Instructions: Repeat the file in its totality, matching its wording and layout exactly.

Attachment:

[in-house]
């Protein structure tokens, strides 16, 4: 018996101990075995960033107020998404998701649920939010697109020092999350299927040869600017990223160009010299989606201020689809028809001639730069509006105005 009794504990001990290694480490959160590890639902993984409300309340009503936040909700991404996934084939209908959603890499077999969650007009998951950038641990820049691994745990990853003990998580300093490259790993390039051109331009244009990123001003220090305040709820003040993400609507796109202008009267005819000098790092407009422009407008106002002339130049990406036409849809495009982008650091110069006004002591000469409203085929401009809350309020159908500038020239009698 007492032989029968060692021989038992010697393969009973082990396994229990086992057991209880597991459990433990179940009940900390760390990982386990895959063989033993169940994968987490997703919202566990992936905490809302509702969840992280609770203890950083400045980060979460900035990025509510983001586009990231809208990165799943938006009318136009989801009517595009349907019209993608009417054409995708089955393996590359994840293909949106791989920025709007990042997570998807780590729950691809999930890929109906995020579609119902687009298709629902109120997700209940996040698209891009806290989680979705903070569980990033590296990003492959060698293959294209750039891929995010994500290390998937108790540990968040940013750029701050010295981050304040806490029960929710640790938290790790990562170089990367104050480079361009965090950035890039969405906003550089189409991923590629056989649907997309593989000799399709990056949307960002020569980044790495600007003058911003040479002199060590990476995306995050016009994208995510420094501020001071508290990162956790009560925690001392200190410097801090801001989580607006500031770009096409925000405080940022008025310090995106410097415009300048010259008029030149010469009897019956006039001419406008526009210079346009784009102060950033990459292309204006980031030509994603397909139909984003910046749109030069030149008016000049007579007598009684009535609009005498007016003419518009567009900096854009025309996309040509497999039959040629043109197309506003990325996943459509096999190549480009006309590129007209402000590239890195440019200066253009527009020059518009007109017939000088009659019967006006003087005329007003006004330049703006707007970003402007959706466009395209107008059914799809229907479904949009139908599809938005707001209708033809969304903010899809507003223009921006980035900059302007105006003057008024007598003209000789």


[in-house]
């Protein structure tokens, strides 16, 4: 018996101990075995960033107020998404998701649920939010697109020092999350299927040869600017990223160009010299989606201020689809028809001639730069509006105005 009794504990001990290694480490959160590890639902993984409300309340009503936040909700991404996934084939209908959603890499077999969650007009998951950038641990820049691994745990990853003990998580300093490259790993390039051109331009244009990123001003220090305040709820003040993400609507796109202008009267005819000098790092407009422009407008106002002339130049990406036409849809495009982008650091110069006004002591000469409203085929401009809350309020159908500038020239009698 007492032989029968060692021989038992010697393969009973082990396994229990086992057991209880597991459990433990179940009940900390760390990982386990895959063989033993169940994968987490997703919202566990992936905490809302509702969840992280609770203890950083400045980060979460900035990025509510983001586009990231809208990165799943938006009318136009989801009517595009349907019209993608009417054409995708089955393996590359994840293909949106791989920025709007990042997570998807780590729950691809999930890929109906995020579609119902687009298709629902109120997700209940996040698209891009806290989680979705903070569980990033590296990003492959060698293959294209750039891929995010994500290390998937108790540990968040940013750029701050010295981050304040806490029960929710640790938290790790990562170089990367104050480079361009965090950035890039969405906003550089189409991923590629056989649907997309593989000799399709990056949307960002020569980044790495600007003058911003040479002199060590990476995306995050016009994208995510420094501020001071508290990162956790009560925690001392200190410097801090801001989580607006500031770009096409925000405080940022008025310090995106410097415009300048010259008029030149010469009897019956006039001419406008526009210079346009784009102060950033990459292309204006980031030509994603397909139909984003910046749109030069030149008016000049007579007598009684009535609009005498007016003419518009567009900096854009025309996309040509497999039959040629043109197309506003990325996943459509096999190549480009006309590129007209402000590239890195440019200066253009527009020059518009007109017939000088009659019967006006003087005329007003006004330049703006707007970003402007959706466009395209107008059914799809229907479904949009139908599809938005707001209708033809969304903010899809507003223009921006980035900059302007105006003057008024007598003209000789």